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In olden times, before the development of economic science, people naively assumed that the value of money remained always unchanged. “Value” was assumed to be an objective quantity inhering in things and their relations, and money was the measure, the fixed yardstick, of the values of goods and their changes. The value of the monetary unit, its purchasing power with respect to other goods, was assumed to be fixed.58 The analogy of a fixed standard of measurement, which had become familiar to the natural sciences (weight, length, etc.), was unthinkingly applied to human action.
Economists then discovered and made clear that money does not remain stable in value, that the PPM does not remain fixed. The PPM can and does vary, in response to changes in the supply of or the demand for money. These, in turn, can be resolved into the stock of goods and the total demand for money. Individual money prices, as we have seen in section 8 above, are determined by the stock of and demand for money as well as by the stock of and demand for each good. It is clear, then, that the money relation and the demand for and the stock of each individual good are intertwined in each particular price transaction. Thus, when Smith decides whether or not to purchase a hat for two gold ounces, he weighs the utility of the hat against the utility of the two ounces. Entering into every price, then, is the stock of the good, the stock of money, and the demand for money and the good (both ultimately based on individuals’ utilities). The money relation is contained in particular price demands and supplies and cannot, in practice, be separated from them. If, then, there is a change in the supply of or demand for money, the change will not be neutral, but will affect different specific demands for goods and different prices in varying proportions. There is no way of separately measuring changes in the PPM and changes in the specific prices of goods.
The fact that the use of money as a medium of exchange enables us to calculate relative exchange ratios between the different goods exchanged against money has misled some economists into believing that separate measurement of changes in the PPM is possible. Thus, we could say that one hat is “worth,” or can exchange for, 100 pounds of sugar, or that one TV set can exchange for 50 hats. It is a temptation, then, to forget that these exchange ratios are purely hypothetical and can be realized in practice only through monetary exchanges, and to consider them as constituting some barter-world of their own. In this mythical world, the exchange ratios between the various goods are somehow determined separately from the monetary transactions, and it then becomes more plausible to say that some sort of method can be found of isolating the value of money from these relative values and establishing the former as a constant yardstick. Actually, this barter-world is a pure figment; these relative ratios are only historical expressions of past transactions that can be effected only by and with money.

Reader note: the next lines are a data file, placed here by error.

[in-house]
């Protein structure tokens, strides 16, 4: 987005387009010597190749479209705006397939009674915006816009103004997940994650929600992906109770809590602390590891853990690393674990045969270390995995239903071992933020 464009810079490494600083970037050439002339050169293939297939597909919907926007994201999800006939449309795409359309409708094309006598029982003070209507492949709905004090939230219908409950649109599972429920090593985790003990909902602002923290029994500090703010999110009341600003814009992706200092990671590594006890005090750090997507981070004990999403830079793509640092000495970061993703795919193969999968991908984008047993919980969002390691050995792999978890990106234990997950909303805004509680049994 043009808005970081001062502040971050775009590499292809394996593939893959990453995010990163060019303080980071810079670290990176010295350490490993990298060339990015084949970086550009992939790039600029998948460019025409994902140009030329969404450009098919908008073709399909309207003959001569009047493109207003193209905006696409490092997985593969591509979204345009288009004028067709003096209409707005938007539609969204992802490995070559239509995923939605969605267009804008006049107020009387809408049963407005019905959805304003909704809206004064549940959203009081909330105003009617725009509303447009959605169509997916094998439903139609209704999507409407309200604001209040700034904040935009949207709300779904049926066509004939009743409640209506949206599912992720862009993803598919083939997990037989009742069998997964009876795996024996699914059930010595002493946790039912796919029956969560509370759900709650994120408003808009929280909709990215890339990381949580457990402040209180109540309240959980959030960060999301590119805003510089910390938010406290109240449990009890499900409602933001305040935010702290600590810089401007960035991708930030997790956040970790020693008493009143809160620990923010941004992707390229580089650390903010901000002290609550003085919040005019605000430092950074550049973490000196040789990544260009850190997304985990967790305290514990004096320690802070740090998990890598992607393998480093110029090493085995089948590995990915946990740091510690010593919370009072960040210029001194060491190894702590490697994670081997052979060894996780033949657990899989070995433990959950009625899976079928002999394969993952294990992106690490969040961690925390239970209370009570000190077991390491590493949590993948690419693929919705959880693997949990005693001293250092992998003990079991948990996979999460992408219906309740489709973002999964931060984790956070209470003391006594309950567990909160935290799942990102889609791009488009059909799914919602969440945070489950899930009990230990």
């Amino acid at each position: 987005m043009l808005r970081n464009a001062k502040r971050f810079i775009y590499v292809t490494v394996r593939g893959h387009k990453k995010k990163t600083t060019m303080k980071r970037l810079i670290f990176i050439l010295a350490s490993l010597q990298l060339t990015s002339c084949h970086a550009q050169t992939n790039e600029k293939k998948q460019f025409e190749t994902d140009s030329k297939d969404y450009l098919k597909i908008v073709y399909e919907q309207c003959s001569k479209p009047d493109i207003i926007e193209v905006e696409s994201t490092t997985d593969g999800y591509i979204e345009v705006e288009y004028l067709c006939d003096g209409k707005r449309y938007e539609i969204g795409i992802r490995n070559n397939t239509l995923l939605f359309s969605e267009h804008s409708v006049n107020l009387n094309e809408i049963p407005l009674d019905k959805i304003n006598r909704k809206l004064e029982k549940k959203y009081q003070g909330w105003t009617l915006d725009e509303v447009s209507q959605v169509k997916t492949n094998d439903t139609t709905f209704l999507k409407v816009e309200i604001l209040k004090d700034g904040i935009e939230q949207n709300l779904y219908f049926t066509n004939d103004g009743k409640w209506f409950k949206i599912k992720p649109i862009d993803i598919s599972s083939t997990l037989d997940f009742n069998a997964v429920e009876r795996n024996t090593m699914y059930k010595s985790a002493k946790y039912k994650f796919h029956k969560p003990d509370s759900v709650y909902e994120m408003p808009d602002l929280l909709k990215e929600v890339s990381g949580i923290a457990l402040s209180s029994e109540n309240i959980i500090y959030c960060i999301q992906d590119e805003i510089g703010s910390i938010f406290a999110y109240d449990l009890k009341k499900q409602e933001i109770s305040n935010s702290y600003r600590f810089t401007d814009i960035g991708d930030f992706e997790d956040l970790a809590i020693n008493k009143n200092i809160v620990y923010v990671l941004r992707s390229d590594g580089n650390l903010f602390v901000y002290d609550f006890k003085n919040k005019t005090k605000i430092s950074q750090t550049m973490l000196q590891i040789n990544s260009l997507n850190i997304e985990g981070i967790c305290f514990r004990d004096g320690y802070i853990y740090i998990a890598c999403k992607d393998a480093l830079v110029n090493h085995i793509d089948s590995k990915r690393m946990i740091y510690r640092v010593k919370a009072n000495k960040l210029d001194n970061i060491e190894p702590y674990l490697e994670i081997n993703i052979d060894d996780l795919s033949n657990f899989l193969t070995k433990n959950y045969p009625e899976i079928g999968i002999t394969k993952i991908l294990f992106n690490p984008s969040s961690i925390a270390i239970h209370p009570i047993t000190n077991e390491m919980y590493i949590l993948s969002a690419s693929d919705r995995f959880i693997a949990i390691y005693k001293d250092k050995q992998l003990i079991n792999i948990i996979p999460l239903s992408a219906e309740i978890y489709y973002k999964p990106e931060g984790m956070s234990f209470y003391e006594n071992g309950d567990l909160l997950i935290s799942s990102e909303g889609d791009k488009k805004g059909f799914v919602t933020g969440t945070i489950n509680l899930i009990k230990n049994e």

Let us now assume that the following is the array of prices in the PPM on day one:
- 10 cents per pound of sugar
- 10 dollars per hat
- 500 dollars per TV set
- 5 dollars per hour legal service of Mr. Jones, lawyer.
Now suppose the following array of prices of the same goods on day two:
- 15 cents per pound of sugar
- 20 dollars per hat
- 300 dollars per TV set
- 8 dollars per hour of Mr. Jones’ legal service.
Now what can economics say has happened to the PPM over these two periods? All that we can legitimately say is that now one dollar can buy 1/20 of a hat instead of 1/10 of a hat, 1/300 of a TV set instead of 1/500 of a set, etc. Thus, we can describe (if we know the figures) what happened to each individual price in the market array. But how much of the price rise of the hat was due to a rise in the demand for hats and how much to a fall in the demand for money? There is no way of answering such a question. We do not even know for certain whether the PPM has risen or declined. All we do know is that the purchasing power of money has fallen in terms of sugar, hats, and legal services, and risen in terms of TV sets. Even if all the prices in the array had risen we would not know by how much the PPM had fallen, and we would not know how much of the change was due to an increase in the demand for money and how much to changes in stocks. If the supply of money changed during this interval, we would not know how much of the change was due to the increased supply and how much to the other determinants.